Remember those questions I asked the students to respond to back on the first day of school? I shared their definition of reading as well as their thoughts on rules that would encourage a positive learning environment. The last question was sort of a free-for-all. I asked them to write down any questions they had about the class, middle school, 6th grade, or me.
I tried a similar exercise my first year as a third grade teacher. When in the process of learning about a new group of students I found that their questions reveal as much about them as the answers they give. This year's sixth graders disclosed a bit about themselves in their inquiries.
Do we get to blow stuff up in Science?
What time is it when you are late for class?
Will we read Moby Dick?
Are you allergic to anything?
Is it true that if you read more you become a better speller?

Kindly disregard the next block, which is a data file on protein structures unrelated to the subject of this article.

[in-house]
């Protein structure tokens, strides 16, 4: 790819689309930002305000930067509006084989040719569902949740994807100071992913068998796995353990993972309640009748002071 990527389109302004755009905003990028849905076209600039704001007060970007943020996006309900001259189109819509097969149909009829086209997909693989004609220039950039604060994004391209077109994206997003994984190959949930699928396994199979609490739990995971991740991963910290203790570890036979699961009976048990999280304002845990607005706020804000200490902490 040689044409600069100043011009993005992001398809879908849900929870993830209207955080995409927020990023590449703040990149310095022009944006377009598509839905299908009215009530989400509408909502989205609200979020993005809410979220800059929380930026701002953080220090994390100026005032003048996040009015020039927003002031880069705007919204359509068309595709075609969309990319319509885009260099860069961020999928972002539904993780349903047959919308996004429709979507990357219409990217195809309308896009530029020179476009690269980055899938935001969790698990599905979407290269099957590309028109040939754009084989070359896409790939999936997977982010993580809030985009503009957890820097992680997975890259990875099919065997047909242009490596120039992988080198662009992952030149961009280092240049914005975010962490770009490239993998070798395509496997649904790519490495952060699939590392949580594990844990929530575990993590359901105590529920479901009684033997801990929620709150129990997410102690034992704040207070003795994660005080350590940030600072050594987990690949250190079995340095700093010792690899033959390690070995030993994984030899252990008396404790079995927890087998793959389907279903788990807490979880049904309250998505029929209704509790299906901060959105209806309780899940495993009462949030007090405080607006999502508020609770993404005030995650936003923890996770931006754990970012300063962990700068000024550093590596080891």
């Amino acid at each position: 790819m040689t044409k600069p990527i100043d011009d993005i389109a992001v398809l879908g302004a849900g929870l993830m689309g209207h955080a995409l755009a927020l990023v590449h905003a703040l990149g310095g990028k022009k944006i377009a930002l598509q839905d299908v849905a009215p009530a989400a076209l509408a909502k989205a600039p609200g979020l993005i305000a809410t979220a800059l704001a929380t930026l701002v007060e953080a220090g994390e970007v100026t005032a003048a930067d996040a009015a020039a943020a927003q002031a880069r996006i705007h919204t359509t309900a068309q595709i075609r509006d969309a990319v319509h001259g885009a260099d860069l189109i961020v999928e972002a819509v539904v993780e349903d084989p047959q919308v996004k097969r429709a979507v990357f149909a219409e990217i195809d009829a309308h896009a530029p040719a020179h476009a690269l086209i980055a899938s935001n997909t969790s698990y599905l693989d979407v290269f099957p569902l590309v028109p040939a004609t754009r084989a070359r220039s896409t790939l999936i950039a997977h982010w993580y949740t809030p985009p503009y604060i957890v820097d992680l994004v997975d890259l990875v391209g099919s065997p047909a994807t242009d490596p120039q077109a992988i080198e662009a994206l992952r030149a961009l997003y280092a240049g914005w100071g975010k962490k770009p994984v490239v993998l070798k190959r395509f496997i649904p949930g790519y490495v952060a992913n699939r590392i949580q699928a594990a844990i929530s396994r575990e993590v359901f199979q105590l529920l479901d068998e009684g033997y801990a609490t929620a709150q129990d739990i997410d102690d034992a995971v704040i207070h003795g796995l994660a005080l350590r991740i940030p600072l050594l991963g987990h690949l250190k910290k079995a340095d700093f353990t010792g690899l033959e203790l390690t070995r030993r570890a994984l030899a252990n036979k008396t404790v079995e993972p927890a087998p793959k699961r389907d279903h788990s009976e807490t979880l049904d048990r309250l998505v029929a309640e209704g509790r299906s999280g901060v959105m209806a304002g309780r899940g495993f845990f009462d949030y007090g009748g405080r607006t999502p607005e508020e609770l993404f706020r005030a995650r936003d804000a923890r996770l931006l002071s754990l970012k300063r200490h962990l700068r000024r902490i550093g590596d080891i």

Why is there a squeaking noise by the sink?
What are three of your favorite songs?
Who inspired you to be a teacher?
Are you funny as a teacher?
Why do they call it Middle School?
Does anybody else feel the same way I do?
Will we have a lot of homework? Will it be hard?
Is 6th grade a repeat of 5th?
One thing I've learned from this activity is that even though it may look like every student is "with me" during class discussion, they aren't. Their brains are moving every which way. They are filled with questions, but they're not always the ones I'm trying to answer in class.
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